As ISOs look for ways to expand their businesses, some of them are looking into providing "cashless ATMs," otherwise known as ATM scrip, and to participate in Visa's fast-food restaurant program.
Visa's fast-food restaurant program (also known as its quick service restaurant program) is part of an effort by the card issuer to gain acceptance of credit cards as the preferred payment vehicle in various industries where it isn't already preferred. The restaurant program is one of several that Visa has for specific businesses.
"We're promoting acceptance among all channels," said Mark Crager, Visa Vice President of Merchant Sales. "It's up to the acquirer to work with a lot of different brands, including McDonald's, Burger King, Wendy's, etc." Current card penetration at fast food restaurants, including Visa, MasterCard and other brands, is only 5 percent, so there are plenty of opportunities for acquirers and ISOs working with them, according to Crager. While Visa itself is promoting the use of its cards, appeal to corporate officials can only go so far. Of 13,000 McDonalds restaurants, for example, only 2,200 are operated by the corporation. The others are operated by franchisees. Some franchisees have only one restaurant, while others have several. Therefore, Crager advised ISOs to build relationships with individual franchisees if they want to take part in the expected growth in this market. Acceptance of the credit card is only one part of the process, according to Crager. Another critical element is using the right technology. In one pilot with Burger King franchisees, for example, the customer can swipe the card at the drive-through when placing the order. The pilot requires a technology with a fast connection, so that the customer doesn't have to wait for approval any longer than he has to wait for his order. The placement is also important, Crager said. Drive-through access is important because some 65 percent of sales occur at there, with the other 35 percent at the counter. "The faster [the fast-food restaurant] can service drive-through customers, the better," Crager said. "The customer places his order, gets his receipt and order and is gone. This saves time for the store. The restaurant owner can decide whether to require a signature." Offering faster service isn't just a customer convenience. It also means that the restaurant owner can serve more customers, earning higher profits. Credit card users tend to spend 50 percent more than cash users, Crager said. Additionally, fast food restaurants have high employee turnover. Therefore, theft of cash is a concern, one that credit card acceptance helps solve. These are all points an ISO can make when discussing credit card acceptance with a fast food restaurant owner. The ISO can get support materials from acquirers or directly from Visa, Crager said. "We have a broad array of POS materials. Acquirers have them, too. This would be a great starting point for any ISO wanting to target these businesses." These materials, known collectively as a toolkit, are available to ISOs at no cost from Visa, Crager added. The tool kit includes:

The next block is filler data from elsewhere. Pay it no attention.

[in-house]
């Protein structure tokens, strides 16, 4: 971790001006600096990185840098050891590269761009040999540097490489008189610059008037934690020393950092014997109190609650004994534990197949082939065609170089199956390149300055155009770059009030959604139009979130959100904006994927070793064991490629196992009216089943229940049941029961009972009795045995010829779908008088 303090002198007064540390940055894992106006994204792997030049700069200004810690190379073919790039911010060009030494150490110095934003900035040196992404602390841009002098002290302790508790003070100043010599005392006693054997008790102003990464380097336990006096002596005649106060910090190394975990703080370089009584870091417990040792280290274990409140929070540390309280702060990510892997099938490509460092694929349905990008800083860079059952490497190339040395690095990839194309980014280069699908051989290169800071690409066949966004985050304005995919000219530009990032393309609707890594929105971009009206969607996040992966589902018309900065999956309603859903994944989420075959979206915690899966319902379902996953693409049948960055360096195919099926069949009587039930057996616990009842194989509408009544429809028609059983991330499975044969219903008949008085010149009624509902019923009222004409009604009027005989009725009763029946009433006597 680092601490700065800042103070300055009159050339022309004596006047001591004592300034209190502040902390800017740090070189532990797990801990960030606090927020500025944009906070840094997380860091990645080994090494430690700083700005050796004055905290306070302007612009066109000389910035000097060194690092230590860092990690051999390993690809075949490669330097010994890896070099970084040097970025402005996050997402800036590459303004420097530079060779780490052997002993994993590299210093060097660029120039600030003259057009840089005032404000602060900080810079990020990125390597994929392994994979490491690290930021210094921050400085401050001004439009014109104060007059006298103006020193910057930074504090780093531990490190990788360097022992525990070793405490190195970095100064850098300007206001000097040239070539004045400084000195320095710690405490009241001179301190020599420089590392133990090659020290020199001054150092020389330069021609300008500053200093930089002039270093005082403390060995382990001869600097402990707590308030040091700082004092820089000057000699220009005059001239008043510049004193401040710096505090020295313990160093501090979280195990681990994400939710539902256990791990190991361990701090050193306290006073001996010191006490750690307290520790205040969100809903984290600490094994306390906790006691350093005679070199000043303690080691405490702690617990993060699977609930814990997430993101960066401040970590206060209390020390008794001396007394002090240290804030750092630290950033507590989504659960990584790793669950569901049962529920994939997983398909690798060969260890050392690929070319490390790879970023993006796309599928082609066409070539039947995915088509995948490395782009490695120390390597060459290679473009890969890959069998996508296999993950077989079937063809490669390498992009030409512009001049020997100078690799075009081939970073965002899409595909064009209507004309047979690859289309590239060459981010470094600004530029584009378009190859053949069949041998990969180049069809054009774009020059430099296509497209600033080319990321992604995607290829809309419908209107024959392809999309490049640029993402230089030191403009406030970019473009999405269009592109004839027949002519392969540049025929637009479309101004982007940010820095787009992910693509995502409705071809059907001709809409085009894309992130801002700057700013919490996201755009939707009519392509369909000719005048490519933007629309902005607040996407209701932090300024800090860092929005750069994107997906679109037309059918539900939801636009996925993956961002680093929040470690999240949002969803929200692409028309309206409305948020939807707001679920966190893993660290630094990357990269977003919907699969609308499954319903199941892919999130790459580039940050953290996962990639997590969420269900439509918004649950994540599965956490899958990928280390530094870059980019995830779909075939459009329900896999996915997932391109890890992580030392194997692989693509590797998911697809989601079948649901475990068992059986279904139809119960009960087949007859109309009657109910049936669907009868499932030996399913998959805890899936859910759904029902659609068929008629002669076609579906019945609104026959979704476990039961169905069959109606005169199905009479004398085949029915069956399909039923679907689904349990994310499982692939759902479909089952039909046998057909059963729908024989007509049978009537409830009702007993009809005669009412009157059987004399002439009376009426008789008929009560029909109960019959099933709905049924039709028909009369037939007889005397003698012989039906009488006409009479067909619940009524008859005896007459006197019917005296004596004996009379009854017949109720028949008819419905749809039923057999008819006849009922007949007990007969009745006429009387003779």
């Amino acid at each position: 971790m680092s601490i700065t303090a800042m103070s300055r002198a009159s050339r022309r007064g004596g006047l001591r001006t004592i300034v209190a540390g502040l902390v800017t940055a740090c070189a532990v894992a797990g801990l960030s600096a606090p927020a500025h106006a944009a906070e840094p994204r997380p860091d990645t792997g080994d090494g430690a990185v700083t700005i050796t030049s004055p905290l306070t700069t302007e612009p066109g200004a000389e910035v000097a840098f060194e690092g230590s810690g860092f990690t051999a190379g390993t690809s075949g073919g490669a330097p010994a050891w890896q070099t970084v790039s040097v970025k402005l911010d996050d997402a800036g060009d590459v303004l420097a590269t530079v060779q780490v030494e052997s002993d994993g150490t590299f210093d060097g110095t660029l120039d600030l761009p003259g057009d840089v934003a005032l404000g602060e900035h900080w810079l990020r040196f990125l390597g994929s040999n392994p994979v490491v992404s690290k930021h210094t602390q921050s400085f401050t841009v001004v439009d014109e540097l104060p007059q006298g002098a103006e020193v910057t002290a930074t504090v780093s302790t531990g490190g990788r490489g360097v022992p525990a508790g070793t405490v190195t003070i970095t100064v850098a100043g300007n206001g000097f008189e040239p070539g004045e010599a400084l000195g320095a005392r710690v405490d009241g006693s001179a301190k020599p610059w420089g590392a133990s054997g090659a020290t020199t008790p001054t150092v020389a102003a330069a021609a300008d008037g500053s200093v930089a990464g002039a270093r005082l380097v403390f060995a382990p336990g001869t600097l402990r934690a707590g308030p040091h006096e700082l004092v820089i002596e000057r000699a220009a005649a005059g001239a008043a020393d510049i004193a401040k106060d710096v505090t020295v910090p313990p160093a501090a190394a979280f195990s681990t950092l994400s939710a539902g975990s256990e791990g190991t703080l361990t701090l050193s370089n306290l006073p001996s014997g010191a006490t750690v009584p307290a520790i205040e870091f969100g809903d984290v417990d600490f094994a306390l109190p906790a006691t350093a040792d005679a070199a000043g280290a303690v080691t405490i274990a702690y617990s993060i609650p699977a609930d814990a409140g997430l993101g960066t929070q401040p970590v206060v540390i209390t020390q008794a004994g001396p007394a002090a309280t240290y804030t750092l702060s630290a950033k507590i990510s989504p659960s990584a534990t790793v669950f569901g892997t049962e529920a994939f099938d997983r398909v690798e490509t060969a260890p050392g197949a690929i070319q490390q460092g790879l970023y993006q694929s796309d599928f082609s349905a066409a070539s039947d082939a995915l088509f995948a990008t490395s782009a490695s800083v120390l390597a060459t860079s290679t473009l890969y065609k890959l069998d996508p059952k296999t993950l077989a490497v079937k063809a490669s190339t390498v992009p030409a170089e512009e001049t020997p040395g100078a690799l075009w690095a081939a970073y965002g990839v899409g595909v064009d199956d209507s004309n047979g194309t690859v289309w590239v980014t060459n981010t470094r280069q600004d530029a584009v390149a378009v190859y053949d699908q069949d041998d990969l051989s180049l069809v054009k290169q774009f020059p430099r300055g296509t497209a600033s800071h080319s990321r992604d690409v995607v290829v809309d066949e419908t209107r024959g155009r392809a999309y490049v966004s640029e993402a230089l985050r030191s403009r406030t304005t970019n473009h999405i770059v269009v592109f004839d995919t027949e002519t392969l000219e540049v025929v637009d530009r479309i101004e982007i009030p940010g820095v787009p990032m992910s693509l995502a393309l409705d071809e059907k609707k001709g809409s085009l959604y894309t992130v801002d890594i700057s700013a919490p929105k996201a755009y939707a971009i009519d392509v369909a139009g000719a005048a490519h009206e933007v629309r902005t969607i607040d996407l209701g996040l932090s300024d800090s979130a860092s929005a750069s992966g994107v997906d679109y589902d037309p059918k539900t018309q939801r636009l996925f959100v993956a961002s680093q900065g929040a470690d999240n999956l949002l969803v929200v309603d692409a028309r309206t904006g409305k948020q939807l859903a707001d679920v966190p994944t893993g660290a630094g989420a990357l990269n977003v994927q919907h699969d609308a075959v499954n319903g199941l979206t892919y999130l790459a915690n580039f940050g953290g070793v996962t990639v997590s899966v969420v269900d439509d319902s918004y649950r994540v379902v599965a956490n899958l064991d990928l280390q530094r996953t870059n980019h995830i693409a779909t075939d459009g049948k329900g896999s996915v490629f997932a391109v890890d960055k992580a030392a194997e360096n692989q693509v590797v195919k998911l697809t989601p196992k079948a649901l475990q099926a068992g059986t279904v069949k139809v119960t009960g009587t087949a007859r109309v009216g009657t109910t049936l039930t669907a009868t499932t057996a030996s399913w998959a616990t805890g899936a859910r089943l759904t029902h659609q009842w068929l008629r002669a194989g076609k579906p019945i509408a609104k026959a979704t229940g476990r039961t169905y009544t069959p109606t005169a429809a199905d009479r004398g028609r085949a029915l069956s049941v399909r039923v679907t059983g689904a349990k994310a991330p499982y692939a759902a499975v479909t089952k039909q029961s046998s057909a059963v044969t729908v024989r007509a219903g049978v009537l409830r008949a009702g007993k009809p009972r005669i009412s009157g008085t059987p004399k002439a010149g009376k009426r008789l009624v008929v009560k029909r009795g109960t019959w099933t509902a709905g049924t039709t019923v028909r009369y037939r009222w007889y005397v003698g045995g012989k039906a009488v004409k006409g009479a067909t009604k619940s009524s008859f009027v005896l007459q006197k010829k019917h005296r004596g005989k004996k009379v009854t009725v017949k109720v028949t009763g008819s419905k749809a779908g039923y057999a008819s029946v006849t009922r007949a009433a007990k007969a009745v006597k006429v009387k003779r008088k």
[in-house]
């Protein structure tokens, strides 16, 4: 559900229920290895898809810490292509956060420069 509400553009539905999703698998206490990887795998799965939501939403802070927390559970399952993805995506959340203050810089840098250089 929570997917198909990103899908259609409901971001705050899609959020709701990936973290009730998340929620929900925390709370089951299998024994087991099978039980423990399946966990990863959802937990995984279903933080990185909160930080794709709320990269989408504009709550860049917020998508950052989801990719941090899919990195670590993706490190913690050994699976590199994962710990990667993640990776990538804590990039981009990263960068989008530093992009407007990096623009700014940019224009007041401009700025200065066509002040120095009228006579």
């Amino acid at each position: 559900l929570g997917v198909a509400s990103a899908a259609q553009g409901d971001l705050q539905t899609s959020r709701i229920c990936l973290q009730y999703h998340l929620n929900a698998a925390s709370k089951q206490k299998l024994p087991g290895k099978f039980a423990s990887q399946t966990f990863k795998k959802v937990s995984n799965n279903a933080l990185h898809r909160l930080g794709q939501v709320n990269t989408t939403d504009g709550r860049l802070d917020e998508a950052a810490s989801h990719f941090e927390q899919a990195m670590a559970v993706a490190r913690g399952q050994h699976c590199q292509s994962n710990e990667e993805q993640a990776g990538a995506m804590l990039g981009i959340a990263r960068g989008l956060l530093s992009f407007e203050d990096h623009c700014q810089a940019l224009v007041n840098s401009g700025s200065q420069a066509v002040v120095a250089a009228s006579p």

- Comprehensive information and statistics outlining the advantages of Visa payment card acceptance including convenience, competitive advantages,cost savings, and speed
- Case studies on Visa's programs with fast-food restaurants which demonstrate proven results
- Publication reprints which outline the acceptance opportunity for fast-food restaurants
- Outline of the marketing support that Visa will supply
Telephone Visa at (800) Visa-311 for further information.